OBESITY is now endemic in Ireland where the number of cancer deaths remains above the EU average but our life expectancy has improved at a rate unmatched in the EU, a report has found.
The report, Health in Ireland: Key Trends, also found lifestyle risks remain to the fore as major areas of concern, particularly alcohol consumption, obesity and lack of physical exercise. The report, the second in a series published by the Department of Health, found:
* Overall life expectancy in Ireland stands at over 79 years, almost one year greater than the average for the EU. In 1980, our life expectancy was 72 years compared to an EU average of 74.
* Diseases of the circulatory system and cancer remain the leading causes of mortality in Ireland accounting for almost two thirds of all deaths.
* Ireland compares favourably with the EU for principal causes of death with the exception of cancer where the rate is 2.2% above the EU average.
* Alcohol consumption per person in Ireland doubled over the past 25 years putting us close to the top of the EU, but has declined from a peak in 2001.
* Prescription items dispensed under the medical card scheme doubled in a decade to nearly 45 million per year in 2007.
* The most common doctor-diagnosed health conditions are high blood pressure followed by chronic back conditions and high cholesterol (both 8%).
The report also found the number of people aged over 65 will have doubled by 2025; the population rose 17.7% up to 4.4 million people in the past 10 years; more than 80% of all men and women report their health to be “very good” or “good” and 59% of men and 41% of women are now self-reporting as either overweight or obese.
Commenting on improvements in health, the report said it was difficult to measure what proportion of this may be attributable to better health services but that it was at least indicative that much of the gain has been in mortality from conditions particularly amenable to treatment.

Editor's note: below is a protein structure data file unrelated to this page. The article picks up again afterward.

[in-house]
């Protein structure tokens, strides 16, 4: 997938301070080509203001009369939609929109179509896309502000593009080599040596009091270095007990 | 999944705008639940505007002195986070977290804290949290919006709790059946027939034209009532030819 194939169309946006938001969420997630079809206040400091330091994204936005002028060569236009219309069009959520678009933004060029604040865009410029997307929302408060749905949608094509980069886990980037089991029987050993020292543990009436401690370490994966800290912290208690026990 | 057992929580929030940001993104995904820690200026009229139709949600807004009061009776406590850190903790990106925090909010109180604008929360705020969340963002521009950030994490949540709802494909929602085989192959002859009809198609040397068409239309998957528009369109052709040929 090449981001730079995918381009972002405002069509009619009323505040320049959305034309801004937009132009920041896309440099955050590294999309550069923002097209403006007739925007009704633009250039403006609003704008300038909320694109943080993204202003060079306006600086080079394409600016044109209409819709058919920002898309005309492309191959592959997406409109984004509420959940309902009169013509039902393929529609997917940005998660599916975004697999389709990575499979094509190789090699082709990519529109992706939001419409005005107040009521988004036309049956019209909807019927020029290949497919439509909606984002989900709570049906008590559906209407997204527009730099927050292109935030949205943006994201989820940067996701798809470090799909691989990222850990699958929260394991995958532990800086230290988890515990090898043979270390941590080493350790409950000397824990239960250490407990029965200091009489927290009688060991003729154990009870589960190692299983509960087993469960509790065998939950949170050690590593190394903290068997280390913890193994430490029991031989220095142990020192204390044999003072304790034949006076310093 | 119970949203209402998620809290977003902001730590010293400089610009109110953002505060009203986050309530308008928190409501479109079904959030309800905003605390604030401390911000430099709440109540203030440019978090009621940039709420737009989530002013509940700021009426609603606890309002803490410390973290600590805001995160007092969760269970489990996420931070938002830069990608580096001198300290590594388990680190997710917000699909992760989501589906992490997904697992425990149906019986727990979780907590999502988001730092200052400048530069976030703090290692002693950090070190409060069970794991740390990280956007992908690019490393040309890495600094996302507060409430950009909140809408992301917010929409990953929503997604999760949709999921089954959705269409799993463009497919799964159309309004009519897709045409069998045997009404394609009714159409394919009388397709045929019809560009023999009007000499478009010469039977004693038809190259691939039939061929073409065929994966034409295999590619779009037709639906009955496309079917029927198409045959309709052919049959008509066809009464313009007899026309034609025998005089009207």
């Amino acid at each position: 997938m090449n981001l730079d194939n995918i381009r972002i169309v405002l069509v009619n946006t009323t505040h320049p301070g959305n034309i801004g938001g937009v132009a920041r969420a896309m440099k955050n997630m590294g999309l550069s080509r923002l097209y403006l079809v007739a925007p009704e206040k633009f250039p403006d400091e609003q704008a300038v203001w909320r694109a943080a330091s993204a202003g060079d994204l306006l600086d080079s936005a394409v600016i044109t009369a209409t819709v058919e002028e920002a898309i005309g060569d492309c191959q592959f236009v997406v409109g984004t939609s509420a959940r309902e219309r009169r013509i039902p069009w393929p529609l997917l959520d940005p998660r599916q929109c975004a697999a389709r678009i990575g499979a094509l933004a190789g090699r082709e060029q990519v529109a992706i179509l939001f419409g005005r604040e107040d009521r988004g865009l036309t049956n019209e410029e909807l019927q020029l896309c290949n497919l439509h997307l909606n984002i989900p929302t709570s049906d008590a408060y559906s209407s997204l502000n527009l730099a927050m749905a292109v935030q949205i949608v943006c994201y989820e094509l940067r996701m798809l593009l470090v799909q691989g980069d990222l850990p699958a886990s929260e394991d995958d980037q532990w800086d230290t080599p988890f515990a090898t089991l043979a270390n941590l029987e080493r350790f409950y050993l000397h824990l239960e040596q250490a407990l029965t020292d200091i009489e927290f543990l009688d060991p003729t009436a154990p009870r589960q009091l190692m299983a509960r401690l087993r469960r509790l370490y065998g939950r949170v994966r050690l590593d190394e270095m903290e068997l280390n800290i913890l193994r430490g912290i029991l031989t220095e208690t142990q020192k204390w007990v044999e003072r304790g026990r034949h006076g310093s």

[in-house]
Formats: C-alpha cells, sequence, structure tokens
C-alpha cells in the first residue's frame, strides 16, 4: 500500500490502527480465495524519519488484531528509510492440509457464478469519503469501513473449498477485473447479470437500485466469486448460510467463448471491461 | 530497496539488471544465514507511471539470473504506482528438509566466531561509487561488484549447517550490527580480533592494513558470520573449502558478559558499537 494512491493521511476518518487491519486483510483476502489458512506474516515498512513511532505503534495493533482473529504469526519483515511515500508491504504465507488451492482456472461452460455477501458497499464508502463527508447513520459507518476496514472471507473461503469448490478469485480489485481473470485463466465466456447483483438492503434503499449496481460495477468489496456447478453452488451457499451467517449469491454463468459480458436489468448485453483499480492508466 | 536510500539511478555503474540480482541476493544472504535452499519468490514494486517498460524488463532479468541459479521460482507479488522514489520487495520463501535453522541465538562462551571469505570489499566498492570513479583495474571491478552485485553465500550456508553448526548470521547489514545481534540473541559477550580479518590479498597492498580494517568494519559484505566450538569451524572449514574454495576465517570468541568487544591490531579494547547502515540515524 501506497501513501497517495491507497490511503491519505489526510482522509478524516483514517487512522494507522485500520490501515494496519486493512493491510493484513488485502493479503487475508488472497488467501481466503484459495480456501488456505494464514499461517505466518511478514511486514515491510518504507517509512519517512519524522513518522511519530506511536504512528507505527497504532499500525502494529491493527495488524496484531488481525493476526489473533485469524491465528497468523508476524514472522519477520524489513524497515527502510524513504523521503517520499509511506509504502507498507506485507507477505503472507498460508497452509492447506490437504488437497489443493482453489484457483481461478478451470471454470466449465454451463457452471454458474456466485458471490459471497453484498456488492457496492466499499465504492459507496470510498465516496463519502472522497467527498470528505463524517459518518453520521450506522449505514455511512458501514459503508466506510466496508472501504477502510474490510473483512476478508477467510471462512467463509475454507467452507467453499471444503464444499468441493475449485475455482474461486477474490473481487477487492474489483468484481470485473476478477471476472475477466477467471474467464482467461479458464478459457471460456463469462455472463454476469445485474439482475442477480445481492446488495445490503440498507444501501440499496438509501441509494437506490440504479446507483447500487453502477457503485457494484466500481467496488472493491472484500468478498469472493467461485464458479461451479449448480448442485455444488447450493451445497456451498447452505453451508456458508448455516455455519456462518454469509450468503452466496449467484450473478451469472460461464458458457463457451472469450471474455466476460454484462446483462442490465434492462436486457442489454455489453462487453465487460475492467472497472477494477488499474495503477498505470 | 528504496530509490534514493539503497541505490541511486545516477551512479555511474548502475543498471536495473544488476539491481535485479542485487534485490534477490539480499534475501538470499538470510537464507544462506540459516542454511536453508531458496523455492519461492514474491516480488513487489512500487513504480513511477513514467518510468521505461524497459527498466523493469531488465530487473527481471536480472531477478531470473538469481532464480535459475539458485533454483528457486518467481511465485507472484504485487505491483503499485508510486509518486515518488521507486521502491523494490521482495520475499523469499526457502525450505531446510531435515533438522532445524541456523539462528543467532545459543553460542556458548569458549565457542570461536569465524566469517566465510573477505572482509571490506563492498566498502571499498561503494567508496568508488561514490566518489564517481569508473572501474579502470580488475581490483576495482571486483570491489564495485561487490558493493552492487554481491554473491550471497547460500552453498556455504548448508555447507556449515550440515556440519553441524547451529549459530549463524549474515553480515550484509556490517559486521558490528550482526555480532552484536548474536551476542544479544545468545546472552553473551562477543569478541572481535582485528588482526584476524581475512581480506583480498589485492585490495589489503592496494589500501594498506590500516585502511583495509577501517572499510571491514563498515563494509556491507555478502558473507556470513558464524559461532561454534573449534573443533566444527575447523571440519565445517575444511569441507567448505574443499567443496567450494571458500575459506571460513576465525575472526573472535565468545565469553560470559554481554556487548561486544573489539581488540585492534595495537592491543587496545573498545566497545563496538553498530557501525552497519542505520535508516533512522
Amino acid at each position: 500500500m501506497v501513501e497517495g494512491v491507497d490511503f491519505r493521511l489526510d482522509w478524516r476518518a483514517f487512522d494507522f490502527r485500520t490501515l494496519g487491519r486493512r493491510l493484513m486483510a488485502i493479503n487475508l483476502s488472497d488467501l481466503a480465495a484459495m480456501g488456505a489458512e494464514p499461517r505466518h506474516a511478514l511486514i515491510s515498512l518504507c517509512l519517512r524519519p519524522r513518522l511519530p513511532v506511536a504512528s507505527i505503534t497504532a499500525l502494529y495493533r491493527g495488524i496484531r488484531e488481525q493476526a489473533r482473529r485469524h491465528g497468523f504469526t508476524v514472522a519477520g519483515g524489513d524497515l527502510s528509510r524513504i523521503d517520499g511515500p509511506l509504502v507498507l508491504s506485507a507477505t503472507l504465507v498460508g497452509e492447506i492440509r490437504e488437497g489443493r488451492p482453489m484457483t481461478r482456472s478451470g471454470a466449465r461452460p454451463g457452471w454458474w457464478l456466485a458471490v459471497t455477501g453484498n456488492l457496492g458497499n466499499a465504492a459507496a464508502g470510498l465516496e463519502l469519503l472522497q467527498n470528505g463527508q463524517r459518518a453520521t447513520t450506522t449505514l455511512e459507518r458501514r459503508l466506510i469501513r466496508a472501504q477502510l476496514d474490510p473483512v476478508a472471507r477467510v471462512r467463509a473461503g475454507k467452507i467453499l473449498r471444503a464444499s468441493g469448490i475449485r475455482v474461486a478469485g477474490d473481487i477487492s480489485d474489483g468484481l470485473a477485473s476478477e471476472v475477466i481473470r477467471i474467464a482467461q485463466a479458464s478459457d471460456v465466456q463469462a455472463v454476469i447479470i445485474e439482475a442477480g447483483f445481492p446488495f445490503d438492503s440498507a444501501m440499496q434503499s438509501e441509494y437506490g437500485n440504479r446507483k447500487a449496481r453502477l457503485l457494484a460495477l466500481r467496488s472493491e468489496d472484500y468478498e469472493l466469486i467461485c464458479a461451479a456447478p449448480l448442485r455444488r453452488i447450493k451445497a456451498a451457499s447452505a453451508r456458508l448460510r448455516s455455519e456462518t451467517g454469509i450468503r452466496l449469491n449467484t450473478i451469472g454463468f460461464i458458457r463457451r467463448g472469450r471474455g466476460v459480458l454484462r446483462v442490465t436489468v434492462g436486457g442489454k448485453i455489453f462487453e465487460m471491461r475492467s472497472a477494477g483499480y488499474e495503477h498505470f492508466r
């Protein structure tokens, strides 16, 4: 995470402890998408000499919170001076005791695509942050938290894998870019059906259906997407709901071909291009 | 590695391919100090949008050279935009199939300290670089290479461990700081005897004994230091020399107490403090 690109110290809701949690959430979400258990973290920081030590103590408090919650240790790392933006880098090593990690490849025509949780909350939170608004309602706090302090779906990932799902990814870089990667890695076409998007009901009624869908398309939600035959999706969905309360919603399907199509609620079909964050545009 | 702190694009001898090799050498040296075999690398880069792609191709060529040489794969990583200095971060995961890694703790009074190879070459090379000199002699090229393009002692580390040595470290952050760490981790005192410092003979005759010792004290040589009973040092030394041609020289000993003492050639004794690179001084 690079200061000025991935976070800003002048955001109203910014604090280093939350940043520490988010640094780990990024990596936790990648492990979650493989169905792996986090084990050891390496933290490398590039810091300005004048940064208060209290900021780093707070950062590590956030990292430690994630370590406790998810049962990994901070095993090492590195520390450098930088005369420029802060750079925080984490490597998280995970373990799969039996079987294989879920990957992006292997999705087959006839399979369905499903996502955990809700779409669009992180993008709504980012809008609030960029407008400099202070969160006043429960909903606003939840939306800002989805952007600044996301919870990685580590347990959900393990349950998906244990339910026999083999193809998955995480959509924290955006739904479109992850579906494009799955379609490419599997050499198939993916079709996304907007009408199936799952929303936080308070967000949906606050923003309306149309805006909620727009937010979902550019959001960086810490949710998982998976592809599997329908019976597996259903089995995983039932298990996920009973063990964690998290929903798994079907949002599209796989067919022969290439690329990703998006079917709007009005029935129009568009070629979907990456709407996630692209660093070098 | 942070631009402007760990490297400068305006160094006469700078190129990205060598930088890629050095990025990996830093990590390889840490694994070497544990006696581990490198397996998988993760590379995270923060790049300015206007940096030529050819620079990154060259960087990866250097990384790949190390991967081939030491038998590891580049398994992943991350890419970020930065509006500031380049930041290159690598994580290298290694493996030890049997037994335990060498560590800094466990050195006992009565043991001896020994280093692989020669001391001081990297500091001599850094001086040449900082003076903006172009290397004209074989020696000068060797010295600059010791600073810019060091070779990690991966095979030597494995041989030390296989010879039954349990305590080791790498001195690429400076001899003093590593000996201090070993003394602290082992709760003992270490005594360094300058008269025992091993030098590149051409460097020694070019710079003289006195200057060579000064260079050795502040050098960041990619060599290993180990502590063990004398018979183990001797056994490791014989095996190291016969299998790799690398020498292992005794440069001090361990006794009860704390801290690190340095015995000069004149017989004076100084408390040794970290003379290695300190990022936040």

In relation to alcohol consumption and obesity, it said they were to some degree related to increased prosperity and “a period of economic contraction” may provide an opportunity to tackle them more effectively.
The report also found suicide and deaths from motor vehicle accidents disproportionately affected the young, especially young males and suicide rates more than tripled in Ireland between 1970 and 1998.
However, the rate of suicide in Ireland is in fact among the lowest of other European countries.
In relation to hospital services, it found while inpatient numbers have increased by 16% between 1999 and 2008, day cases have risen 148%.
Numbers of hospital consultants and junior doctors have both increased at rates higher than the average for HSE employment as a whole – almost 50% increases from 2000 to 2009.
Welcoming the publication, Health Minister Mary Harney said the health services had played a significant role in these “remarkable improvements”.
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